One very large (and gorgeous) example of their dedication to sustainable materials in the Woodka home is going to be the new kitchen island. The owners wanted a beautiful countertop that would make this new island the visual centerpiece of the kitchen, while also being durable enough for the island to be a functional part of the kitchen. In their quest for a unique island counter, they discovered a small company in Corruna, Michigan called 2nd Chance Wood Company. 2nd Chance Wood seeks out wood material from reclaimed sources: old barns, warehouses, church pews..... any old wood structure or furniture made from wood is a potential source of wood. The wood used in older structures is often very high-quality, sourced from centuries-old Old Growth trees that were harvested from the great forests of America in the 19th century. This quality of wood is simply not available in new wood products anymore; the few old-growth trees left are typically protected, as they should be. When old structures are torn down, the old high-quality wood materials often is sent to landfills, or burned.

Rather than send this high-quality wood to the waste heap, 2nd Chance is giving it new life. For the Woodka home, they have been working to create a new island countertop, fashioned entirely out of beautiful air-dried Black Walnut planks that were reclaimed from an old demolished barn in nearby Corruna. Reclaimed wood, sourced locally: the new kitchen island is a sustainable double threat... and it will be a fabulous addition to the new kitchen. In week seventeen, the owners picked up the new Black Walnut planks from 2nd Chance Wood Company; they will be ready for installation soon!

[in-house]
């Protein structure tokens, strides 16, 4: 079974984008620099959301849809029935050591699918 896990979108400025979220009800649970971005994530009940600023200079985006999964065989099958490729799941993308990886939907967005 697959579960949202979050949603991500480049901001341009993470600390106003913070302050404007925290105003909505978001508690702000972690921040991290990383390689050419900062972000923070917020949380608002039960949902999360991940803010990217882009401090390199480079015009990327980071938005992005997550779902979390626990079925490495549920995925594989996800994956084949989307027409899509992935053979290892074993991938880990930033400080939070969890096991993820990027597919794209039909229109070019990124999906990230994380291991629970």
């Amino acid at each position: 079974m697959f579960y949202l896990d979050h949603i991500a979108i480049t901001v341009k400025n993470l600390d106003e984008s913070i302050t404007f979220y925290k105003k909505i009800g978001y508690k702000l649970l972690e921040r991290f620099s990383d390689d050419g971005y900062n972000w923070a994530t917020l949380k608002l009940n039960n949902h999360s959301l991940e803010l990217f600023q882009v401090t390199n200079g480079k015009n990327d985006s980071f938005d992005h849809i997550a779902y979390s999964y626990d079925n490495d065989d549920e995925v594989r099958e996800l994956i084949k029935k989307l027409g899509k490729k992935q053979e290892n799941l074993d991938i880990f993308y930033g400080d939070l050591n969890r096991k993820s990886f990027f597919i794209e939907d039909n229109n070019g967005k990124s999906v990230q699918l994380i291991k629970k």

Outdoor Work

As all of the interior finishing work continues, the team is ramping the exterior work back up after a few weeks indoors.

The exterior work taking place in week seventeen is rather light, but takes place ahead of a larger ramp up in coming weeks: siding the new house.

In preparation for the installation of all-new exterior siding, this week saw the delivery of the James Hardie fiber cement siding. Weather permitting, the new siding will start going up very soon.

Like all of the new materials for the renovation, fiber cement siding was chosen for reasons of sustainability, durability, and appearance. To learn more about the environmental benefits of fiber cement siding, read our article HERE.

Double doors for the new outdoor attached shed (built with leftover PorterSIPs) were also installed this week. The new shed will be used to store yard and garden equipment, as well as pool equipment for the future swimming pool.

Week Seventeen Round-Up

As with most weeks, lots of things were happening in week seventeen. New flooring installation continued, as well as preparation for continuing finishing work in the new kitchen and the all-new fiber cement siding. Join us as we venture into weeks eighteen and nineteen HERE.